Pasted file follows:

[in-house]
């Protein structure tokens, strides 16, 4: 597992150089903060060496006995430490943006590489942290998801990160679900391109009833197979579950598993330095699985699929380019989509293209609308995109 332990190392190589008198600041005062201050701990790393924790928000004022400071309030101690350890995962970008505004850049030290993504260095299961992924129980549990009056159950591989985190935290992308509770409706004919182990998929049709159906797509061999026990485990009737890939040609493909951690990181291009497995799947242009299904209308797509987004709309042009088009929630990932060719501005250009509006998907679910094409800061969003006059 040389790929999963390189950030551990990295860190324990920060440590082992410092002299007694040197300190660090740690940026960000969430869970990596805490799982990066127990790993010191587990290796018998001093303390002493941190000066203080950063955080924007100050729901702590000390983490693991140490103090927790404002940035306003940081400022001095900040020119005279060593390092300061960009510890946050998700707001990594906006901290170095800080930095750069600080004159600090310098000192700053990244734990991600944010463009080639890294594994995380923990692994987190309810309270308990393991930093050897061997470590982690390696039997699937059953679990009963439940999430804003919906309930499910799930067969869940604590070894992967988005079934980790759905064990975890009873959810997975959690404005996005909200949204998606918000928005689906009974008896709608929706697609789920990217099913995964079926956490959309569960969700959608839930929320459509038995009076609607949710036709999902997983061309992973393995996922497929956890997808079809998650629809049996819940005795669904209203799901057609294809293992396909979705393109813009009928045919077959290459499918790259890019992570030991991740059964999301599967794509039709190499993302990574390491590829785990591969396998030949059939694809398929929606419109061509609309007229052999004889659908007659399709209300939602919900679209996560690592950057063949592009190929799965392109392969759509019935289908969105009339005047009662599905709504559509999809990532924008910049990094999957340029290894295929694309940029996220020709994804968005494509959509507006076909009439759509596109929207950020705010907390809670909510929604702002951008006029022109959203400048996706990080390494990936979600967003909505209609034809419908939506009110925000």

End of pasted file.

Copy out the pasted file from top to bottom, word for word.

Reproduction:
[in-house]
């Protein structure tokens, strides 16, 4: 597992150089903060060496006995430490943006590489942290998801990160679900391109009833197979579950598993330095699985699929380019989509293209609308995109 332990190392190589008198600041005062201050701990790393924790928000004022400071309030101690350890995962970008505004850049030290993504260095299961992924129980549990009056159950591989985190935290992308509770409706004919182990998929049709159906797509061999026990485990009737890939040609493909951690990181291009497995799947242009299904209308797509987004709309042009088009929630990932060719501005250009509006998907679910094409800061969003006059 040389790929999963390189950030551990990295860190324990920060440590082992410092002299007694040197300190660090740690940026960000969430869970990596805490799982990066127990790993010191587990290796018998001093303390002493941190000066203080950063955080924007100050729901702590000390983490693991140490103090927790404002940035306003940081400022001095900040020119005279060593390092300061960009510890946050998700707001990594906006901290170095800080930095750069600080004159600090310098000192700053990244734990991600944010463009080639890294594994995380923990692994987190309810309270308990393991930093050897061997470590982690390696039997699937059953679990009963439940999430804003919906309930499910799930067969869940604590070894992967988005079934980790759905064990975890009873959810997975959690404005996005909200949204998606918000928005689906009974008896709608929706697609789920990217099913995964079926956490959309569960969700959608839930929320459509038995009076609607949710036709999902997983061309992973393995996922497929956890997808079809998650629809049996819940005795669904209203799901057609294809293992396909979705393109813009009928045919077959290459499918790259890019992570030991991740059964999301599967794509039709190499993302990574390491590829785990591969396998030949059939694809398929929606419109061509609309007229052999004889659908007659399709209300939602919900679209996560690592950057063949592009190929799965392109392969759509019935289908969105009339005047009662599905709504559509999809990532924008910049990094999957340029290894295929694309940029996220020709994804968005494509959509507006076909009439759509596109929207950020705010907390809670909510929604702002951008006029022109959203400048996706990080390494990936979600967003909505209609034809419908939506009110925000």